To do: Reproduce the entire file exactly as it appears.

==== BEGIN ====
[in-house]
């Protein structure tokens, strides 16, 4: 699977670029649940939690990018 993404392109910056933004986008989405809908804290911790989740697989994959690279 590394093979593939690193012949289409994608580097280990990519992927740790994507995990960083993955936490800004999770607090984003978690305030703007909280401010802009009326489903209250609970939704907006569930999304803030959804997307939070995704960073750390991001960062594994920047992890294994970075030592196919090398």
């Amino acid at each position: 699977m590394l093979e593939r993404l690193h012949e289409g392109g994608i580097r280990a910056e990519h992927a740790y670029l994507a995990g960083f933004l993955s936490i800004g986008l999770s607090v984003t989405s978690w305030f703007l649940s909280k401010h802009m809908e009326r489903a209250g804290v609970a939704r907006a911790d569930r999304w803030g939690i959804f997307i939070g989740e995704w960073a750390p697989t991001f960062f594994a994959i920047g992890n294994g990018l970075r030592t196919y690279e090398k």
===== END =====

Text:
[in-house]
């Protein structure tokens, strides 16, 4: 699977670029649940939690990018 993404392109910056933004986008989405809908804290911790989740697989994959690279 590394093979593939690193012949289409994608580097280990990519992927740790994507995990960083993955936490800004999770607090984003978690305030703007909280401010802009009326489903209250609970939704907006569930999304803030959804997307939070995704960073750390991001960062594994920047992890294994970075030592196919090398």
């Amino acid at each position: 699977m590394l093979e593939r993404l690193h012949e289409g392109g994608i580097r280990a910056e990519h992927a740790y670029l994507a995990g960083f933004l993955s936490i800004g986008l999770s607090v984003t989405s978690w305030f703007l649940s909280k401010h802009m809908e009326r489903a209250g804290v609970a939704r907006a911790d569930r999304w803030g939690i959804f997307i939070g989740e995704w960073a750390p697989t991001f960062f594994a994959i920047g992890n294994g990018l970075r030592t196919y690279e090398k």